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The response to the question below was authored by Marc Mitnick DPM
Delayed diagnosis of matatarsal stress fracture
I broke my middle toe a year ago, and because of continued soreness and occasional swelling they took another x-ray that showed a partly healed metatarsal stress fracture that was missed before. They are considering having me wear an Aircast for 6-8 weeks to see if it can heal better. Is that possible after walking on it for a year? Also, can a metatarsal stress fracture effect the way a toe moves and would it effect the toes on either side of the toe it's connected to? Or are these issues more likely due to the broken toe that has already healed...like an arthritic side effect after healing?
Thanks for any light you can shed on these kinds of issues. I have x-rays on CD, but don't know how to send them...anyway, the stress fracture can't been seen easily without blowing it up to 400% and then zooming in with a magnifying tool. It runs the center third lenghtwise of the middle metatarsal.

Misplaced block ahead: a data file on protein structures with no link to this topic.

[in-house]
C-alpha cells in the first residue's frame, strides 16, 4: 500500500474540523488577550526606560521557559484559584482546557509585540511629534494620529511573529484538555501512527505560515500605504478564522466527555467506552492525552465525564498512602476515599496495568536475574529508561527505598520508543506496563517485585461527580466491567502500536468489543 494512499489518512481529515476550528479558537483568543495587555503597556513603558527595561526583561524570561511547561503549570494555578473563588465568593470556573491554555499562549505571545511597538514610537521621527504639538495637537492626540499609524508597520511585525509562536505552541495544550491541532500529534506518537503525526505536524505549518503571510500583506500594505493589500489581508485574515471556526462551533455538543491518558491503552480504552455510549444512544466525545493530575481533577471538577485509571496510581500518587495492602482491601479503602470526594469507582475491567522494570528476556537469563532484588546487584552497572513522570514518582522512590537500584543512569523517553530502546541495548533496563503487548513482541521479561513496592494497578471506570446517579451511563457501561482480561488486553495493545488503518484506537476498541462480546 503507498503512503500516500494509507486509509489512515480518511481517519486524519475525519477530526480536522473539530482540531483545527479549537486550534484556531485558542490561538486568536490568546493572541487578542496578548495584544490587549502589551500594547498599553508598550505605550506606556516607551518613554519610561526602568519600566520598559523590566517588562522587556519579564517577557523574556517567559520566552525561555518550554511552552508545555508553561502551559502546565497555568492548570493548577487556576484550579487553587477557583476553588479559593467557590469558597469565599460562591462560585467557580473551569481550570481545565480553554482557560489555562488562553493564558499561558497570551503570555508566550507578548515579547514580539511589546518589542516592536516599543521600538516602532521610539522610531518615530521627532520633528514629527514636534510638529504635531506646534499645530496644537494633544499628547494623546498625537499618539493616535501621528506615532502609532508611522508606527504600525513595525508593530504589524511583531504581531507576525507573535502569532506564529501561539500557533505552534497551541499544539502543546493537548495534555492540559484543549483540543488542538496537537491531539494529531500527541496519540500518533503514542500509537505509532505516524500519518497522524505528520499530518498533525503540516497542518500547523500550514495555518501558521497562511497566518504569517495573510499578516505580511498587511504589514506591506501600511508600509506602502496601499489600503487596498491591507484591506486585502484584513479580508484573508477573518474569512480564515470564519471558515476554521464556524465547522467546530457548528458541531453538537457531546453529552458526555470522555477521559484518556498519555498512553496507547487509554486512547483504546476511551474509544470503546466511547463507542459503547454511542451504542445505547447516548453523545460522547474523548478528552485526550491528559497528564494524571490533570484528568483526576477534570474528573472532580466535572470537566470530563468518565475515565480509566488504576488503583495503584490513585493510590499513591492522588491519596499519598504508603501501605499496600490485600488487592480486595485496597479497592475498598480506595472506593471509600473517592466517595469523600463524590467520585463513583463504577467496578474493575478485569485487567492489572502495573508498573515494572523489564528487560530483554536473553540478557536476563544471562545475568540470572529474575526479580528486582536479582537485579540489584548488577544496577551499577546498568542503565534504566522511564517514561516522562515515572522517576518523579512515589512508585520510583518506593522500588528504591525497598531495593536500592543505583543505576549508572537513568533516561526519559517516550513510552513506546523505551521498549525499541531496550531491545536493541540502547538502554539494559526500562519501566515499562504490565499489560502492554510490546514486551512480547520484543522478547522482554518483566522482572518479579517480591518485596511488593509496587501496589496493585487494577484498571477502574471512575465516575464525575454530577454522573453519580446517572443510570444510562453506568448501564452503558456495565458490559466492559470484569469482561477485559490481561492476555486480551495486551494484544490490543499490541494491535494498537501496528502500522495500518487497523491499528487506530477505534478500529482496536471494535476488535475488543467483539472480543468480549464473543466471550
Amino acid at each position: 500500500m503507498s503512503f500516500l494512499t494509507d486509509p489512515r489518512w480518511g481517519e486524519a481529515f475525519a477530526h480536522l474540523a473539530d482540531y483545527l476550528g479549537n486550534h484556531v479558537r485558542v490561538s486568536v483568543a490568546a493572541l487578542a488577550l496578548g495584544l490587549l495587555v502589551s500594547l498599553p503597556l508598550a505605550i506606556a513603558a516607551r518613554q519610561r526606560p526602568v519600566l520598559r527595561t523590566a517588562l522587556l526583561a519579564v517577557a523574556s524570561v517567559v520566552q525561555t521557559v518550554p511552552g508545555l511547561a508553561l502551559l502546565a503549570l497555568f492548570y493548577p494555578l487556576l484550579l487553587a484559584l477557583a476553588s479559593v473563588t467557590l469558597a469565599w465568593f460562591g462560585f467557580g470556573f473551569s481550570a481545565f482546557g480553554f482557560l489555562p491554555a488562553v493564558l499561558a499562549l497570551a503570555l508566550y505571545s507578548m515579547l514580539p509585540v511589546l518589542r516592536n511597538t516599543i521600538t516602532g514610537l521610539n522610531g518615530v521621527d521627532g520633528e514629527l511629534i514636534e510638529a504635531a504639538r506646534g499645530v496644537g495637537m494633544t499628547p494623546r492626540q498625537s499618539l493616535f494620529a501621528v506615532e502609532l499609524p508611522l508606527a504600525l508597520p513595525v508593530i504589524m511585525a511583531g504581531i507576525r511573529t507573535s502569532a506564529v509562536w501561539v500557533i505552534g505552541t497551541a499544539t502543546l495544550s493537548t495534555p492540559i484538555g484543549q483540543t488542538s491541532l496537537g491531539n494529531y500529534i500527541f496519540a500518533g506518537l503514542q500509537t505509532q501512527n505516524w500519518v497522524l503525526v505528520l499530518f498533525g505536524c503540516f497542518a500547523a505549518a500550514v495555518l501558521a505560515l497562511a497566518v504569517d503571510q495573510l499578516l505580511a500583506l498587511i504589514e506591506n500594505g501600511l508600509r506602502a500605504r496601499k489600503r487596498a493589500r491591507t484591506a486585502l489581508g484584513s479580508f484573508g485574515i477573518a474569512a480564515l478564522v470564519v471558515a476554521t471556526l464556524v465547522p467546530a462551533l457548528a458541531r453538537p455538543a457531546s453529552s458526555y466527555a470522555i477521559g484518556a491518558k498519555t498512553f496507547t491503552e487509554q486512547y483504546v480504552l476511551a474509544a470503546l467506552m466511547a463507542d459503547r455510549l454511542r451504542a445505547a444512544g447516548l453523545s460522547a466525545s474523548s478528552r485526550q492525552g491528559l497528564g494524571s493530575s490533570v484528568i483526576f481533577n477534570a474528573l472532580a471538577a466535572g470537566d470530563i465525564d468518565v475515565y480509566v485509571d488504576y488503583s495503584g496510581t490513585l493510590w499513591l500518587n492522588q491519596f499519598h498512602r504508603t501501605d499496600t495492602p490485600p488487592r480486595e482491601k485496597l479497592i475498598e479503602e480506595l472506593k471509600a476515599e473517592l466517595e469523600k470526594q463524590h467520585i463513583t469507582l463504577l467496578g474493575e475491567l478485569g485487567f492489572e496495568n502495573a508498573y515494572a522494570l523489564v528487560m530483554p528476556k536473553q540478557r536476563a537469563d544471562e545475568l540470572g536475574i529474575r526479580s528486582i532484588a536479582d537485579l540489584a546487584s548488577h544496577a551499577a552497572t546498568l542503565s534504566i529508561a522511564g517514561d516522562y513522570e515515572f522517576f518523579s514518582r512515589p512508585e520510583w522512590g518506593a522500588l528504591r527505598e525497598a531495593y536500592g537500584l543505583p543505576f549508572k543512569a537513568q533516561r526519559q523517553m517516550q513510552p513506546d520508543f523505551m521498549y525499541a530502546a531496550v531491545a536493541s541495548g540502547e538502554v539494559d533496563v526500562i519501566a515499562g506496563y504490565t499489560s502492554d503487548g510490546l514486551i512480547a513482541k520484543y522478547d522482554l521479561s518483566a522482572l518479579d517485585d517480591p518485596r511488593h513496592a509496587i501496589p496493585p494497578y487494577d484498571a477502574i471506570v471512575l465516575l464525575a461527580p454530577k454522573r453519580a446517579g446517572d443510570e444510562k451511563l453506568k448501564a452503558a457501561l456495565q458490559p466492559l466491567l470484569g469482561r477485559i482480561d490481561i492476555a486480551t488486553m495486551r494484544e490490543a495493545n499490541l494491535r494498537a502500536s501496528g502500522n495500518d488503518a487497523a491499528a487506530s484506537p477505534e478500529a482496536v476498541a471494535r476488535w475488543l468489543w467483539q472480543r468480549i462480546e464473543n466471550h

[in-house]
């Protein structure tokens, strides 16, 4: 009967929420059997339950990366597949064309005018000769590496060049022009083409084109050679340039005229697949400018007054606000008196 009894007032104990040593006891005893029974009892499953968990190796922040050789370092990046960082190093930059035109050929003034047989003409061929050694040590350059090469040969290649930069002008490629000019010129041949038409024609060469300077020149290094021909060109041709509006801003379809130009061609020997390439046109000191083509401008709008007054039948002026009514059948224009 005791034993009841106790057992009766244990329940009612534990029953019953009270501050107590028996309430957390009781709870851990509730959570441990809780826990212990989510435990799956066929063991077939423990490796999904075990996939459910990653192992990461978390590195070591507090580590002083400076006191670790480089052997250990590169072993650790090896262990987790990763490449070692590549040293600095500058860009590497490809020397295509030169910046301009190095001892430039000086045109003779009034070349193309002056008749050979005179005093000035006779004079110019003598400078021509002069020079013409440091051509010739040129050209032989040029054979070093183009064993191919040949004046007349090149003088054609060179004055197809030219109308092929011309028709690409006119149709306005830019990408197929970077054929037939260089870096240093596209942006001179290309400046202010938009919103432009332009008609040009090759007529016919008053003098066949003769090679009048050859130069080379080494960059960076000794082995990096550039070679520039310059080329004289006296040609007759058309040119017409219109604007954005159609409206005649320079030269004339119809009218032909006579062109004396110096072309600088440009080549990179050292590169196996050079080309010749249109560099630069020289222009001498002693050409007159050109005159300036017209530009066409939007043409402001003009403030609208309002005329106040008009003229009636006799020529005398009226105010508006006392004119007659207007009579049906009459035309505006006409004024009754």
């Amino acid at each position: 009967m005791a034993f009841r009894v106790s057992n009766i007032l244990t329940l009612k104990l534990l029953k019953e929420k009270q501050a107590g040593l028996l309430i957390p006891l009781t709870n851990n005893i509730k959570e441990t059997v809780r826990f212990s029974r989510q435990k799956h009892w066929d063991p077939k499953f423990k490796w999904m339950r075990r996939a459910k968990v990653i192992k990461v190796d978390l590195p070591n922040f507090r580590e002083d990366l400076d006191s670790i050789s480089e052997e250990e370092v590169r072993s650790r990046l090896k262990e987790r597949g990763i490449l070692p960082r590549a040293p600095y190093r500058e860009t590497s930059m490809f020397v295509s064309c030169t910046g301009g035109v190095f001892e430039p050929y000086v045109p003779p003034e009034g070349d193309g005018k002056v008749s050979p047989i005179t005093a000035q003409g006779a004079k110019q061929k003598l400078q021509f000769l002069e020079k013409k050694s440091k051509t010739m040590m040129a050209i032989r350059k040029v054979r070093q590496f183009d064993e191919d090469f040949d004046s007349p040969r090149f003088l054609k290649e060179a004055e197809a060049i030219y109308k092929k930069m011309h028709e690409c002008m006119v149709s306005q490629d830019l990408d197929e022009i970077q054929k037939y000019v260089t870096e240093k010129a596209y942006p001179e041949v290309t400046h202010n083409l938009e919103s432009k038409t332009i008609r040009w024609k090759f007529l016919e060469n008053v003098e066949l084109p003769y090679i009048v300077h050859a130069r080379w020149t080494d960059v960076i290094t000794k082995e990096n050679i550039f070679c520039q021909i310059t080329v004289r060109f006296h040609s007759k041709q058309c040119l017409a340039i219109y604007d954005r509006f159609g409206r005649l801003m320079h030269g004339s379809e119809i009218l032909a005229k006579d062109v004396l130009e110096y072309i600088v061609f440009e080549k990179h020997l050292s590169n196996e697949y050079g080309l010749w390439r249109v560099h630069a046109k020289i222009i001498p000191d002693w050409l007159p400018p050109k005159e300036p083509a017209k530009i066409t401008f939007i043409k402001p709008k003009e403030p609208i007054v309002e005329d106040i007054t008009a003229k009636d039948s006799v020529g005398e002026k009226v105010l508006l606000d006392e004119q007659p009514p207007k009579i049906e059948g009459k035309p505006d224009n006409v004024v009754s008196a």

A few things worth mentioning. I doubt a stress fracture of the metatarsal would in any way affect the pain in your toe, unless the fracture was severely displaced in which case you would have had a lot of pain in the area of the stress fracture. That leads to my next point. If the stress fracture does not hurt you can probably leave it alone. Many times when we surgically break a bone, down the road we will take an x-ray and although there still may be a "crack" in the bone, if there is no pain, we discharge the patient.
Lastly, at this point I do not think immobilization will heal the fracture. If you are interested in healing the fracture you would have to try a bone stimulator.
Marc Mitnick DPM
Johns Hopkins Medicine
University of Rochester Medical Center
American Academy of Pediatrics
Penn State Medical Center
National Institutes of Health
Columbia University Department of Rehabilitation
Stanford Health Care
Illinois Bone and Joint Institute
Mount Sinai Hospital
Institute for Chronic Pain
University of Florida Health
American Family Physician
University of Maryland Medical Center